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AMD Zen Scheduler Model Lands In LLVM, Makes It For LLVM 5.0

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  • Xelix
    replied
    Originally posted by schmidtbag View Post
    I actually wrote about Gentoo before submitting my post but that was kind of besides the point; it is too much of an exception.


    Thanks for the clarification. But it still gets me to wonder how much it is all worth it in the end. The reason for compiling for a single architecture is to make it run as efficiently as possible, to both reduce energy and save time when running the application. But if you are compiling something for just your hardware specifically, you are expending a lot of time and energy doing so. So to me, it is a diminishing return (unless the application in question is used frequently and doesn't update often). Meanwhile, you could always distribute the binaries, but then anyone who doesn't have your hardware probably won't see an improvement, or may even experience a regression.
    What you say is (mostly) true for most end-users, who typically use packages from their distribution, which are compiled for a common denominator so that it can run on most machines.

    I work for a company that writes performance-critical applications. We do not release these applications, and use them to compete against other companies doing the same thing. In our field, being a few nanoseconds faster or slower than our competitors can make the difference between making a lot of money or losing a lot of money. So we use all the tricks in the book to squeeze out as much performance as we can, including choosing very specific compiler flags .

    Another use-case would be HPC applications. They are typically written to run on clusters, and the programmer will most likely compile with custom flags for this cluster's CPUs

    Leave a comment:


  • wizard69
    replied
    Originally posted by schmidtbag View Post
    Nice, let's just hope it is polished enough. Seems to me it was submitted at last minute. But, even if it's a little glitchy in some cases, that's better than having nothing. I'm sure there are plenty of applications that will work fine with it.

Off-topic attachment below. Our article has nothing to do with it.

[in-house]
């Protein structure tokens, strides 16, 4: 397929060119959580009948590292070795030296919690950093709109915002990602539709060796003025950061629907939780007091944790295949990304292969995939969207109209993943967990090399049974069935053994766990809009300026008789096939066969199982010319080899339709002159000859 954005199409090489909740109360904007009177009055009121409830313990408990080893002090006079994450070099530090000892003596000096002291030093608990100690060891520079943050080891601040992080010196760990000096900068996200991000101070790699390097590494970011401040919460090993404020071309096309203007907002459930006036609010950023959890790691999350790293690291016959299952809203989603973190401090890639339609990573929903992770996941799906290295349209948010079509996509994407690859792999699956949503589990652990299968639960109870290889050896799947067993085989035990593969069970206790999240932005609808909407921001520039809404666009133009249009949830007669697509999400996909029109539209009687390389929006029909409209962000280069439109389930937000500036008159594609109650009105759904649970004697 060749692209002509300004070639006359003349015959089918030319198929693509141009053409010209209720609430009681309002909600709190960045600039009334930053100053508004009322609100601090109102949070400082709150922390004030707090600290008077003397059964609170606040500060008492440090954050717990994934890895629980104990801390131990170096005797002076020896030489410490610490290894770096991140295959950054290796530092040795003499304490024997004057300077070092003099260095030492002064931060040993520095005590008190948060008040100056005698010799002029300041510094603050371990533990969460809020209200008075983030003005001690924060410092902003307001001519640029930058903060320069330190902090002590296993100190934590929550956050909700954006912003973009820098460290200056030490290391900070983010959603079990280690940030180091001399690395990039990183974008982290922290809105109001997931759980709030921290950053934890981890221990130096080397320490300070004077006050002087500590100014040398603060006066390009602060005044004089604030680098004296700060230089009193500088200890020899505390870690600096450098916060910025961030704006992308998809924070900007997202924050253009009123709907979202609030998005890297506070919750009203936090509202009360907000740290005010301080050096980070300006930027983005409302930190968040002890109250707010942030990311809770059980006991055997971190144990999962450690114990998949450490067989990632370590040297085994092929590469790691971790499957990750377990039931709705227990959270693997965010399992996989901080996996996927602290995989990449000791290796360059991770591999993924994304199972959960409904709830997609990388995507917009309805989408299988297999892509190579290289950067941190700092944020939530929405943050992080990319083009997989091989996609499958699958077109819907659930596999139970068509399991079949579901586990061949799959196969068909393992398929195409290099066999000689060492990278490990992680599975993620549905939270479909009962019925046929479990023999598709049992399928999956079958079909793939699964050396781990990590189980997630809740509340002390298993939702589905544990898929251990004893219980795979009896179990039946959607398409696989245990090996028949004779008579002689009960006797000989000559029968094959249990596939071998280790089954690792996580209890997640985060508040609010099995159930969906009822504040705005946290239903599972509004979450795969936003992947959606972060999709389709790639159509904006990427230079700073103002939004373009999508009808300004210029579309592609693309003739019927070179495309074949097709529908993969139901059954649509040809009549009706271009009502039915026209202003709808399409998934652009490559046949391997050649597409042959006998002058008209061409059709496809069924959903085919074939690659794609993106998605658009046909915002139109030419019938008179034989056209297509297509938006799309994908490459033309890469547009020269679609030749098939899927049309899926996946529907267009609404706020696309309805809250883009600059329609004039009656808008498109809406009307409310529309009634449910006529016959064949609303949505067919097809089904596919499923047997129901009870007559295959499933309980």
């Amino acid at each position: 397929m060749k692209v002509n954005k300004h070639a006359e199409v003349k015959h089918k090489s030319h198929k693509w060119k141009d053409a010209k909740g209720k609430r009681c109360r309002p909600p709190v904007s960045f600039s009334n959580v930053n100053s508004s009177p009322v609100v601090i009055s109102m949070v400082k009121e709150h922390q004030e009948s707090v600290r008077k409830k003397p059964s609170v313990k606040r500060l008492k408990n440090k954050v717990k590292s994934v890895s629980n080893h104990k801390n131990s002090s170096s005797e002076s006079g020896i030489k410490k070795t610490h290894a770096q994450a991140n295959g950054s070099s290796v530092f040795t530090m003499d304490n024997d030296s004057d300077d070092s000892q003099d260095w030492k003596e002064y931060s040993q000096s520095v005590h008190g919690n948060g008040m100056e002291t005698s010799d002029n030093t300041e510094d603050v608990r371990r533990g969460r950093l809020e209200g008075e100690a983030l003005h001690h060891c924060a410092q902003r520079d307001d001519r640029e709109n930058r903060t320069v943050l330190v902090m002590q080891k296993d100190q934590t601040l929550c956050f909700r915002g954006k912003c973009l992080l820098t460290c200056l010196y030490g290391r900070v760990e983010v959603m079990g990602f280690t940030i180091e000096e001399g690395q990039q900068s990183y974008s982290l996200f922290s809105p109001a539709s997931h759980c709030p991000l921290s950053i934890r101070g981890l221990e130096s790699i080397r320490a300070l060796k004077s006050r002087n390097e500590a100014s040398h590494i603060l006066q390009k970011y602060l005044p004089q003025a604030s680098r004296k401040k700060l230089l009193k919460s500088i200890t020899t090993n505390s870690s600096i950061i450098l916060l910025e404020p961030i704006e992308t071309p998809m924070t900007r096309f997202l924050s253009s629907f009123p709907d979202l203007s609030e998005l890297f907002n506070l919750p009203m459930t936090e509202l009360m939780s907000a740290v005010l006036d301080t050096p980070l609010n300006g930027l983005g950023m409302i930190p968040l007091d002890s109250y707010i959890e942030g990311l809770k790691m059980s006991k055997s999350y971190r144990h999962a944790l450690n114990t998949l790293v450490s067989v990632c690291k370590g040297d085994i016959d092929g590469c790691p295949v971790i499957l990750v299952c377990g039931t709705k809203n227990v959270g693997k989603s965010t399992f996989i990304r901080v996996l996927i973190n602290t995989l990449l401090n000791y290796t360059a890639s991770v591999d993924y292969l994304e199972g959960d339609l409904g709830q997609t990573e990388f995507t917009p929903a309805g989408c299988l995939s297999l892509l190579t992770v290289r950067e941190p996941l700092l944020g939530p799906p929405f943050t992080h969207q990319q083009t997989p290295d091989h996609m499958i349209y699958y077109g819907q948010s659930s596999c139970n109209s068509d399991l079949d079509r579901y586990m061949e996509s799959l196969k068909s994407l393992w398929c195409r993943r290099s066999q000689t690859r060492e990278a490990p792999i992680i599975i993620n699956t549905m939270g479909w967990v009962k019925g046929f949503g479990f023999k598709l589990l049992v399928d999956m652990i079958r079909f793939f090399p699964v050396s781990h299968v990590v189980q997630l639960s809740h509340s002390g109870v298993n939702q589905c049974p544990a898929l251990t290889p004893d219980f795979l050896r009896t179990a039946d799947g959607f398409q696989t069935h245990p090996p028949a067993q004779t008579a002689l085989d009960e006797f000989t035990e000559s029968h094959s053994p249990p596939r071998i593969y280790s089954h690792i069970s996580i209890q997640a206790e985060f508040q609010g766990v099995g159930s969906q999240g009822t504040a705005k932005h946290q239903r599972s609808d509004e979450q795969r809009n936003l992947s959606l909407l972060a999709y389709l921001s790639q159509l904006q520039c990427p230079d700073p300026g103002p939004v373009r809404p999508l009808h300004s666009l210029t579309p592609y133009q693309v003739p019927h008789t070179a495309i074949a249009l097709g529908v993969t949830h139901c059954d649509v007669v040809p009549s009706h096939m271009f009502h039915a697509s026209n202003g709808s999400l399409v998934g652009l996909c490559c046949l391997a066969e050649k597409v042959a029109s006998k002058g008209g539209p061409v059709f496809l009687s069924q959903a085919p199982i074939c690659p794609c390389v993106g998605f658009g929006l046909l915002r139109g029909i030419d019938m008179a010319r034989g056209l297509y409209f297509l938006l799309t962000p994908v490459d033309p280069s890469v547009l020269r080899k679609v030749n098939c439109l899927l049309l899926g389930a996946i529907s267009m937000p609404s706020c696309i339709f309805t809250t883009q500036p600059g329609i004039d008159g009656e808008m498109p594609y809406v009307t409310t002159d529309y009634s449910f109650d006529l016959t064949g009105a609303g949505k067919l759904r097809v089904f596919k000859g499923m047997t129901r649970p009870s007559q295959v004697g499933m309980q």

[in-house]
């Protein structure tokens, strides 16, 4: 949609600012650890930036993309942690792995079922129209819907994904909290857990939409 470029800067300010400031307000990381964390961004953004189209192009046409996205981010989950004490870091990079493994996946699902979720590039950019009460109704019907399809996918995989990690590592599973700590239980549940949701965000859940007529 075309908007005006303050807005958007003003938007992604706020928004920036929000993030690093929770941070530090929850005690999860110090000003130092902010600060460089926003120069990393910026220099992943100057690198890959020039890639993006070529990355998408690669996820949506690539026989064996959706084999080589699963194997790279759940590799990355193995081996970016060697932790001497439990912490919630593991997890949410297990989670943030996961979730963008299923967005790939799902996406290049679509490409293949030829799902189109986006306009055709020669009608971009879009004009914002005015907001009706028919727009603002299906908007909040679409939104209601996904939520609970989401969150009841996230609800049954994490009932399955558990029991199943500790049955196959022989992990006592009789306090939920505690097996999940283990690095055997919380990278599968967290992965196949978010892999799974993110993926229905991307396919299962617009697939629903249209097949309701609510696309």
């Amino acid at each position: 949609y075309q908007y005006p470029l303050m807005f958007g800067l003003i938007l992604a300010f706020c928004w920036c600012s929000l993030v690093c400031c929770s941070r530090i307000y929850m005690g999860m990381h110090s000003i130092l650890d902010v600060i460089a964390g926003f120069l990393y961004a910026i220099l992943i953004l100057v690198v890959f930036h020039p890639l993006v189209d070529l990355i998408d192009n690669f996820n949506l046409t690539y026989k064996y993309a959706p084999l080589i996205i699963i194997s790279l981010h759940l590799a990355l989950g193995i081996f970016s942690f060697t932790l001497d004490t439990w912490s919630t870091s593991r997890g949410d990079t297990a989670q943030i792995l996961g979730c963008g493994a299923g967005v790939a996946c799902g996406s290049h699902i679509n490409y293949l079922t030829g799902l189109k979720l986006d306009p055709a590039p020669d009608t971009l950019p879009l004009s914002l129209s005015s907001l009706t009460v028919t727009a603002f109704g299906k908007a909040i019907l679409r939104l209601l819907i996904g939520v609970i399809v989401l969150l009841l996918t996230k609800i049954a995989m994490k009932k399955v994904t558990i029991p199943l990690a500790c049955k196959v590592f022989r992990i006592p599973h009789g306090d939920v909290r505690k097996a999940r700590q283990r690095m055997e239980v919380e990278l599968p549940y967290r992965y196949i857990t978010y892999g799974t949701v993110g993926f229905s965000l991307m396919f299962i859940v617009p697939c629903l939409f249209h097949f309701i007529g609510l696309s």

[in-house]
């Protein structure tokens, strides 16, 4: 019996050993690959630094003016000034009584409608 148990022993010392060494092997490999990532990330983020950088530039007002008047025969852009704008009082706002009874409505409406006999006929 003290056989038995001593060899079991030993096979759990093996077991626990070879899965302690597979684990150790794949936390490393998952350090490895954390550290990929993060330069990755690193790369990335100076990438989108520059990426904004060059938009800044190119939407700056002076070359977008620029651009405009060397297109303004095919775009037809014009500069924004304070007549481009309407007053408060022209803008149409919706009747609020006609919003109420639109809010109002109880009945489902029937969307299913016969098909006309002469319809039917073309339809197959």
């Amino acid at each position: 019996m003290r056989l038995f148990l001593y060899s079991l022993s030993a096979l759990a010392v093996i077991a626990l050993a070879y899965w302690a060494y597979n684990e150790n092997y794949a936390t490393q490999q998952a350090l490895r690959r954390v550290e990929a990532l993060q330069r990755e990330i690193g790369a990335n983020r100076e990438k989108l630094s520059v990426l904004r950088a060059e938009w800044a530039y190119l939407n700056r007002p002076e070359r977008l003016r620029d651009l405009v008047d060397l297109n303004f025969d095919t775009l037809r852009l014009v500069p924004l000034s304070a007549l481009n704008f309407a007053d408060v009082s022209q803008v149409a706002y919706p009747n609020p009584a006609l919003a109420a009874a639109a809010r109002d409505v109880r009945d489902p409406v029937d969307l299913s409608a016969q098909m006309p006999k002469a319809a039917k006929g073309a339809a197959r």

Yep seems very last minute but that doesn't indicate outstanding issues.
    To clarify, this affects how the compiled application itself performs, right? As someone who doesn't create x86 applications in C (the only C code I do is for Arduinos) I don't really understand the point of architecture-specific optimizations, since it basically requires you to use the CPU it was compiled for. So unless you made a Ryzen-specific application, wouldn't using this just hurt performance for the majority of people who aren't using Ryzen? Or is it possible to stack these, where for example you'd see performance enhancements for both Ryzen and Kaby Lake?
    The phrase here is "it depends". For the most part it makes good sense to optimize for recent technology processors. That doesn't always deliver huge gains but the extended functionality of a modern processor can often lead to surprisingly large performance gains.

    As for optimizing for a specific CPU that is valuable to the users of workstations where they are generating custom applications that need high performance. This is probably less of an issue than in the past as often you needed machine specific optimization to get passable performance. These days the value you get out of machine specific optimizations is highly variable. Hopefully Micheal will run a broad spectrum of benchmarks with before and after numbers. If he does so, we will learn where this scheduler enhancement has the biggest pay off.

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  • rene
    replied
    Originally posted by Veerappan View Post

    Yes, this affects the compiled applications themselves. Of course, if you compile LLVM/Clang using this updated LLVM//Clang, you'll also get what may be a faster compiler as well

    Both GCC and Clang (and their c++ equivalents g++/clang++) support both compiling binaries for a specific base architecture (-march=[generic|native|znver1|others]) and also tuning towards a specific architecture while still maintaining compatibility with other CPUs (using -march=the_base_architecture -mtune=what_you_want_to_optimize_for).

    In the case of something like a distro supporting i386 and onwards, they may decide that they want to keep running on 386, but target most of their base optimizations for pentium pros and higher (i686). You could do that with: '-march=i386 -mtune=i686' or something similar.

    For my machines at home/work, I generally build LLVM, libclc (the OpenCL runtime library used by clover+radeonsi/r600g) and Mesa from source periodically. LLVM gets rebuilt every 2-3 days, and mesa is pulled from git and built as soon as I sit down at my computer after work most days. Those binaries are only ever going to be used on the machines they were compiled on, so I just build for -march=native so that I can get the best performance possible. Of course, most of those are debug builds (I'm usually working on enhancements/bugfixes to mesa or libclc themselves), which totally defeats the purpose since I have to compile with -Og as well, but the use case would still be valid for other people.
    yeah, been there, done that, and one day you wanna plug your storage into another box and everything segfaults with "illegal instruction". got tired, need things to just work, build with generic optimizations now ,-) https://www.youtube.com/watch?v=457zniNGVfU did not notice a performance difference with firefox and such in real life , …

    Leave a comment:


  • smitty3268
    replied
    Originally posted by schmidtbag View Post
    I actually wrote about Gentoo before submitting my post but that was kind of besides the point; it is too much of an exception.